2 days ago
  • Crucial social services take another hit
    The Government looks set to slash half a million dollars of funding for critical social services, including Women’s Refuge and Barnados, says Labour’s Social Development spokesperson Carmel Sepuloni “Taking $500,000 from organisations aimed at improving the lives of vulnerable families… ...
    2 days ago
  • Saying it Loud on Climate in Christchurch
    The Government’s Christchurch consultation meeting on New Zealand’s emission targets was inspiring – not for what was in the Ministry for the Environment’s (MFE’s) defeatist video about the obstacles to changing to a low carbon future, but for what the… ...
    GreensBy Eugenie Sage MP
    2 days ago
  • Budget silent on small business
    The Government has completely ignored one of the most important sectors of the economy – small and medium-sized enterprises – in Budget 2015, Labour’s Small Business spokesperson Jacinda Ardern says. "A stunning 41 per cent of jobs were created by… ...
    2 days ago
  • Thank you John, it’s been bloody marvellous
    The departure of John Campbell is a blow to current affairs investigative journalism, Labour’s Broadcasting Spokesperson Clare Curran says. “Campbell Live stood out in its field. Its axing comes as local broadcasting in New Zealand remains in a state of… ...
    2 days ago
  • KiwiSaver cut shows no long-term plan
    National’s cutting of the KiwiSaver kickstart is incredibly short-term thinking, typical of a Budget that is woefully short on ideas to generate wealth and opportunity, Labour’s Finance spokesperson Grant Robertson says. “New Zealand’s savings rate is far too low. KiwiSaver… ...
    2 days ago
  • National hits the panic button for its 7th Budget
    National has hit the panic button for its 7th Budget in a desperate attempt to look like they’re taking action to reduce our shameful child poverty rates, but they are giving with one hand and taking with the other, Opposition… ...
    3 days ago
  • Panic and back-flips can’t hide twin deficits
    National’s token measures to fight fires they have left burning for seven long years can’t hide a Budget that is long on broken promises, short on vision and fails to reach surplus, says Labour’s Finance spokesperson Grant Robertson. “After being… ...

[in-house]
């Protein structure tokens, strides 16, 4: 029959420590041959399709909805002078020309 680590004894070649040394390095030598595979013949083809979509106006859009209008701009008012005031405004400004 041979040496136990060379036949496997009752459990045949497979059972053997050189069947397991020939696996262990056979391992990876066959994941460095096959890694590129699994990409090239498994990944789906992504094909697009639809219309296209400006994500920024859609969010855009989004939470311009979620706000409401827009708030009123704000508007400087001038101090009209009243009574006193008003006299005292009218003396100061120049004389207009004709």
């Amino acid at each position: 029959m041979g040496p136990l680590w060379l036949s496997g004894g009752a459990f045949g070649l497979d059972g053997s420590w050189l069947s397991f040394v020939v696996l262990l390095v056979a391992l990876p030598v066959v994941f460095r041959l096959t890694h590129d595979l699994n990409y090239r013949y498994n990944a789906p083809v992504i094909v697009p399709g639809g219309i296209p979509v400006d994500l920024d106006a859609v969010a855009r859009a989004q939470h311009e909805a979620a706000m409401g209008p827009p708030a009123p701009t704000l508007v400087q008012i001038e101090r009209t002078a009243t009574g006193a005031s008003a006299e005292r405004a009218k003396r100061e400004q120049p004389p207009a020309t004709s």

3 days ago
  • Auckland land measure seven years too late
    National are so desperate to look like they are doing something about the Auckland housing crisis they have dusted off Labour’s 2008 inventory of government land available for housing and re-announced it, says Labour’s housing spokesperson Phil Twyford. “Despite National… ...
    3 days ago
  • Access to gender reassignment surgery essential
    I was frankly disgusted to hear the Minister for Health say that funding gender reassignment surgeries is a “nutty idea”. A recent study found that in New Zealand 1% of young people identified themselves as transgender, and 3% were unsure… ...
    GreensBy Jan Logie MP
    4 days ago
  • Global milk prices now lowest in 6 years
    The latest fall in the global dairy price has brought it to the lowest level in six years and shows there must be meaningful action in tomorrow’s Budget to diversify the economy, says Labour’s Finance spokesperson Grant Robertson. “Dairy prices… ...
    4 days ago
  • Big risks as CYF checks stopped
    Revelations that Child, Youth and Family is no longer assisting home-based early childhood educators by vetting potential employees should set alarm bells ringing, Labour Children’s spokesperson Jacinda Ardern says. “Doing away with an extra mechanism for checking potential new employees… ...
    5 days ago
  • Housing crisis about real people not numbers
    The Government’s continued failure to tackle the housing crisis is seeing thousands of vulnerable Kiwis being kept off social housing waiting lists, while others, who are on the list, are being forced to live in cars and garages, says Labour’s… ...
    5 days ago
  • Housing crisis about real people not numbers
    The Government’s continued failure to tackle the housing crisis is seeing thousands of vulnerable Kiwis being kept off social housing waiting lists, while others, who are on the list, are being forced to live in cars and garages, says Labour’s… ...
    5 days ago
  • State of origin
    Kiwis are increasingly concerned about the food they give their families. New Zealand consumers have the right to know where their food has come from, particularly when it involves animals, and should be able to expect our Government to label… ...